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Tips to avoid antibiotic-resistant superbugs

June 20, 2012 12:00:00 AM PDT
Most assume antibiotics are prescribed to people, but an estimated 80 percent of the antibiotics used in the U.S. are given to animals to help them grow faster and to prevent disease in unsanitary conditions. But Consumer Reports believes this may be contributing to the rise of superbugs.

If you get sick, you could be in trouble.

"It may be very difficult to find an antibiotic that will help you get well. It may even be impossible," said Jean Halloran of Consumer Reports.

The problem is widespread. When Consumer Reports last tested chicken, two-thirds of the samples had harmful bacteria, and more than half of these bugs were resistant to antibiotics.

You can find meat that's been raised without antibiotics at stores like Whole Foods. But at other stores, it can be much harder to figure out what you're getting.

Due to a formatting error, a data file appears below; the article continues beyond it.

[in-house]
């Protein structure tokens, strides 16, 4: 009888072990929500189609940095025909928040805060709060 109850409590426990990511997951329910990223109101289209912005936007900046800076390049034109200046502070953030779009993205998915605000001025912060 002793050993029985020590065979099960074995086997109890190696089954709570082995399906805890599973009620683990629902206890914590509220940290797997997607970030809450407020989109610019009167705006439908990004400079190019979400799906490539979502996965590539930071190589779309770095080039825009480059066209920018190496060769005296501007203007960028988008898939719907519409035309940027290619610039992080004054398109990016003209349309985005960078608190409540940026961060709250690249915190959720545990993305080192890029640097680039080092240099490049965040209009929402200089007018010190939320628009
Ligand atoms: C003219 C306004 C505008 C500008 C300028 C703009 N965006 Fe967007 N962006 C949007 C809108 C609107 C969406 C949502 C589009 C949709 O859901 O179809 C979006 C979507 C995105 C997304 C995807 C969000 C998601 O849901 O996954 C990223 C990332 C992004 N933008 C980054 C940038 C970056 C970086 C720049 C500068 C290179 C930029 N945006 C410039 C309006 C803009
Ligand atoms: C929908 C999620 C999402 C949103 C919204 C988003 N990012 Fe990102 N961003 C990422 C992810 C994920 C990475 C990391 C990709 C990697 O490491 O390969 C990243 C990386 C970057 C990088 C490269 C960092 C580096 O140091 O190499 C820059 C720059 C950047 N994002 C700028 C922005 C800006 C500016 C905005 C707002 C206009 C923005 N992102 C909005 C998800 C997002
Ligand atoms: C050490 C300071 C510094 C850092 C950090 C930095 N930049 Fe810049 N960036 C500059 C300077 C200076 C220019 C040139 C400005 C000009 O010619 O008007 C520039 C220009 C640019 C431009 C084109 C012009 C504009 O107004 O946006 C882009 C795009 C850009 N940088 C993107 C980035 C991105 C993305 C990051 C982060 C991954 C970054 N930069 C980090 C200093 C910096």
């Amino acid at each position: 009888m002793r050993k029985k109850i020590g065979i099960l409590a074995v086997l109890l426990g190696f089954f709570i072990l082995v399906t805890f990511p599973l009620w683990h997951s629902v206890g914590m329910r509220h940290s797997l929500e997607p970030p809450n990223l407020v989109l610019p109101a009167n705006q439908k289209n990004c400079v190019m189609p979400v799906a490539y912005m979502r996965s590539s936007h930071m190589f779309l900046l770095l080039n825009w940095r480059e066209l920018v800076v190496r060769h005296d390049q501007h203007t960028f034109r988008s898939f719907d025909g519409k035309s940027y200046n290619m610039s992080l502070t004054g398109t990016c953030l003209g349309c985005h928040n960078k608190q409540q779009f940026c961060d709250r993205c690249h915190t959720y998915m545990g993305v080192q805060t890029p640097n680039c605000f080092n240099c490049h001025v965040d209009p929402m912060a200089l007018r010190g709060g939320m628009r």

"We found a few labels that are misleading and not even approved by the government," Halloran said.

For example, labels that say "Antibiotic Free" and "Natural" are government approved, but it has nothing to do with antibiotics.

More helpful labels are ones like "No Antibiotics Administered" and "No Antibiotics Ever." But even better are labels that also say "USDA Process Verified."

"This means the government has gone out and checked up on the processor to make sure they're doing what they claim," Halloran said.

"Organic" is another sure bet for shoppers. All organic meat is raised without antibiotics.

Looking for these labels is the best way to ensure that the meat you're buying has no antibiotics.

Last year, there were studies from both Denmark and Canada that found when antibiotics were not administered to animals, the antibiotic-resistant bacteria decreased in humans.


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